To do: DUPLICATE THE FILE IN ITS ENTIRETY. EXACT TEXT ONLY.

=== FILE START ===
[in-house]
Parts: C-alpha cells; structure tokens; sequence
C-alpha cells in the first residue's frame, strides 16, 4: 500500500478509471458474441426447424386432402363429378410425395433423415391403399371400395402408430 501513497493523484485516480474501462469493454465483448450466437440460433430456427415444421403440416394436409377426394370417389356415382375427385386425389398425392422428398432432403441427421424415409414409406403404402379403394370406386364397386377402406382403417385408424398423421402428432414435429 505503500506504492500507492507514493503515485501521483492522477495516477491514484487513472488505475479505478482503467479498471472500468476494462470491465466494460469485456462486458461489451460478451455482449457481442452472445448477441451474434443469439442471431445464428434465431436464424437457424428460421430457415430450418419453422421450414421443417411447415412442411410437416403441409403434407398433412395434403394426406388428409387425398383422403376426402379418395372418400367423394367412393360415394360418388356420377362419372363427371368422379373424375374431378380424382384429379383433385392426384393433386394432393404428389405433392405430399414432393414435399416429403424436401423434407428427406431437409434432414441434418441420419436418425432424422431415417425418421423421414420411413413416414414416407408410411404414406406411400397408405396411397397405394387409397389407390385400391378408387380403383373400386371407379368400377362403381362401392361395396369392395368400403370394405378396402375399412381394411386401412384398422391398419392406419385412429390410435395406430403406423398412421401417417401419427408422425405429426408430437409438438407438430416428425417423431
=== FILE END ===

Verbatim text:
[in-house]
Parts: C-alpha cells; structure tokens; sequence
C-alpha cells in the first residue's frame, strides 16, 4: 500500500478509471458474441426447424386432402363429378410425395433423415391403399371400395402408430 501513497493523484485516480474501462469493454465483448450466437440460433430456427415444421403440416394436409377426394370417389356415382375427385386425389398425392422428398432432403441427421424415409414409406403404402379403394370406386364397386377402406382403417385408424398423421402428432414435429 505503500506504492500507492507514493503515485501521483492522477495516477491514484487513472488505475479505478482503467479498471472500468476494462470491465466494460469485456462486458461489451460478451455482449457481442452472445448477441451474434443469439442471431445464428434465431436464424437457424428460421430457415430450418419453422421450414421443417411447415412442411410437416403441409403434407398433412395434403394426406388428409387425398383422403376426402379418395372418400367423394367412393360415394360418388356420377362419372363427371368422379373424375374431378380424382384429379383433385392426384393433386394432393404428389405433392405430399414432393414435399416429403424436401423434407428427406431437409434432414441434418441420419436418425432424422431415417425418421423421414420411413413416414414416407408410411404414406406411400397408405396411397397405394387409397389407390385400391378408387380403383373400386371407379368400377362403381362401392361395396369392395368400403370394405378396402375399412381394411386401412384398422391398419392406419385412429390410435395406430403406423398412421401417417401419427408422425405429426408430437409438438407438430416428425417423431